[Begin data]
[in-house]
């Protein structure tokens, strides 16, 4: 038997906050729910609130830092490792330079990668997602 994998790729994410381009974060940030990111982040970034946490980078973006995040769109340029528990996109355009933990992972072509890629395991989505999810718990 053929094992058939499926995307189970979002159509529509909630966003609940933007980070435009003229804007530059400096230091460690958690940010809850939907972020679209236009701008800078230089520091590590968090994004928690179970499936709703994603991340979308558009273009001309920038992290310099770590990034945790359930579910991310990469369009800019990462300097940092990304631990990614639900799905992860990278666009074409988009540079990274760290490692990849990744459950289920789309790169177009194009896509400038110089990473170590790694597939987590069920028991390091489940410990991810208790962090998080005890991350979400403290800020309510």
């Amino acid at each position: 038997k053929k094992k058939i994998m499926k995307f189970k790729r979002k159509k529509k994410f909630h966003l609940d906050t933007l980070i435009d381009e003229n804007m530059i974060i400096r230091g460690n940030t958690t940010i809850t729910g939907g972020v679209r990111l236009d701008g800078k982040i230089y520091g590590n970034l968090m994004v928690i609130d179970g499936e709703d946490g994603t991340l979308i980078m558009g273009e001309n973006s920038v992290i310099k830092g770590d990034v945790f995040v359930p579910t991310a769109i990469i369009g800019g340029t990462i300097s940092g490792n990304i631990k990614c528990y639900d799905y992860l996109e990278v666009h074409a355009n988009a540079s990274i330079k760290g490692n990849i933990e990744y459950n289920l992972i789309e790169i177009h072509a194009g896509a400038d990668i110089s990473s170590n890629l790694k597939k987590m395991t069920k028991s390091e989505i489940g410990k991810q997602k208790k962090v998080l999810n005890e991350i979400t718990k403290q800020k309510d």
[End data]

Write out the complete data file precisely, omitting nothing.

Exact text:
[in-house]
């Protein structure tokens, strides 16, 4: 038997906050729910609130830092490792330079990668997602 994998790729994410381009974060940030990111982040970034946490980078973006995040769109340029528990996109355009933990992972072509890629395991989505999810718990 053929094992058939499926995307189970979002159509529509909630966003609940933007980070435009003229804007530059400096230091460690958690940010809850939907972020679209236009701008800078230089520091590590968090994004928690179970499936709703994603991340979308558009273009001309920038992290310099770590990034945790359930579910991310990469369009800019990462300097940092990304631990990614639900799905992860990278666009074409988009540079990274760290490692990849990744459950289920789309790169177009194009896509400038110089990473170590790694597939987590069920028991390091489940410990991810208790962090998080005890991350979400403290800020309510």
């Amino acid at each position: 038997k053929k094992k058939i994998m499926k995307f189970k790729r979002k159509k529509k994410f909630h966003l609940d906050t933007l980070i435009d381009e003229n804007m530059i974060i400096r230091g460690n940030t958690t940010i809850t729910g939907g972020v679209r990111l236009d701008g800078k982040i230089y520091g590590n970034l968090m994004v928690i609130d179970g499936e709703d946490g994603t991340l979308i980078m558009g273009e001309n973006s920038v992290i310099k830092g770590d990034v945790f995040v359930p579910t991310a769109i990469i369009g800019g340029t990462i300097s940092g490792n990304i631990k990614c528990y639900d799905y992860l996109e990278v666009h074409a355009n988009a540079s990274i330079k760290g490692n990849i933990e990744y459950n289920l992972i789309e790169i177009h072509a194009g896509a400038d990668i110089s990473s170590n890629l790694k597939k987590m395991t069920k028991s390091e989505i489940g410990k991810q997602k208790k962090v998080l999810n005890e991350i979400t718990k403290q800020k309510d």